I work a couple of years in a company that organizes company parties once a month. I was on such event once when I started my job (just to see what it looks like). Since then I didn't participate, because I just feel uncomfortable while being in crowds of people, especially on official dinners (I am an introvert). I talk with my teammates at work naturally and I am reliable and helpful for them, but I just don't like to participate in company events. So far it hasn't been such a problem to skip those events, because the team I have worked with was spread around the office and some of us have worked remotely.

However, I was recently reassigned to other project with new team, including people from other projects. Some of us proposed to meet at the upcoming team party to better know each other. I would like to skip it, but I don't have a clue how to refuse, which already makes me feel very anxious about it. I don't want others to think I don't like them or make them dislike me, but I would rather do overtime work than go there.

Do you have any suggestions?

  • Are these events on-site? Are they during working hours? Are you paid for that time? Jan 12, 2020 at 14:09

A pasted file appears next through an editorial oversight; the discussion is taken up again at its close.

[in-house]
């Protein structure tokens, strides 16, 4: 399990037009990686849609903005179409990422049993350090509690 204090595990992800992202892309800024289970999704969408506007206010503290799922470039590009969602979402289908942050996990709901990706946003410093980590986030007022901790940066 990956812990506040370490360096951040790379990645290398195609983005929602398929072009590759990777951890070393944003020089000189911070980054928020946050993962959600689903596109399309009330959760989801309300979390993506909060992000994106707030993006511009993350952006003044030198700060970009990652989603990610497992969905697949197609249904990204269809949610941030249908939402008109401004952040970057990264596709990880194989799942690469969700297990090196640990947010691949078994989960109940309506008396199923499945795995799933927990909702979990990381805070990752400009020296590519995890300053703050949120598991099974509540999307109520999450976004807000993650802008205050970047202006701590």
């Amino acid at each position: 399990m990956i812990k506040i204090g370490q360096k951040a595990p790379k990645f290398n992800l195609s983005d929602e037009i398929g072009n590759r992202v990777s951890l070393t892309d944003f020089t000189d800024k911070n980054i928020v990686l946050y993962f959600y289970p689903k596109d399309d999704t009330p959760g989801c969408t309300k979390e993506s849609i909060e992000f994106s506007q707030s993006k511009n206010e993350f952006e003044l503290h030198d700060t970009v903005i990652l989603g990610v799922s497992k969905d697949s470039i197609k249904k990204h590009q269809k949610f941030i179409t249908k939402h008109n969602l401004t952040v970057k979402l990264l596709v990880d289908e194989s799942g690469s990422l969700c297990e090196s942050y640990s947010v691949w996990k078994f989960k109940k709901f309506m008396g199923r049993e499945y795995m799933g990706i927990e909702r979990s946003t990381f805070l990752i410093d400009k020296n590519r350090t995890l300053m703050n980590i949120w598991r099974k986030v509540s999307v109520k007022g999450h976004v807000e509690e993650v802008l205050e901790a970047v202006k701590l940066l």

• These events are hosted in restaurants. They are optional (at least nobody officially forces to attend them) and take place after working hours (so not paid).
    – IT_Guy
    Jan 12, 2020 at 14:23
  • Does this answer your question? How to exclude myself from informal activities with colleagues? Jan 12, 2020 at 17:07
  • 3
    Important question: do you have a diagnosis for an anxiety disorder?
    – nick012000
    Jan 13, 2020 at 1:47
  • Dave, i think the author of that topic is in quite different situation, his management asks him to go, but colleagues accepts he doesn't want to. In my case, there is not insisting from boss or anyone from hierarchy. @nick012000 No, i have never done any such test.
    – IT_Guy
    Jan 18, 2020 at 18:29

8 Answers 8


i am an introvert

First and foremost, stop using this excuse. There is no such thing as introvert or extrovert, instead, everyone has traits from the entire spectrum (as far as modern papers go). Once you will stop using "I am introvert" as a universal excuse to not do something you can start working on the actual issue(s) you are facing.

I just don't like to participate in company events

Why? Do you enjoy participating in non-work events, where there may be crowds of people? If so, what's so different about the work outings? You've mentioned anxiety, and let me assure you that a lot of people suffer from it, especially when facing large crowds behavior in front of whom may have an impact on your career. But also a lot of people learn to manage those, either with self-help or by working with a professional to overcome those. I would strongly recommend that you will seek either of those options, instead of shutting yourself out with "I am introvert" excuse.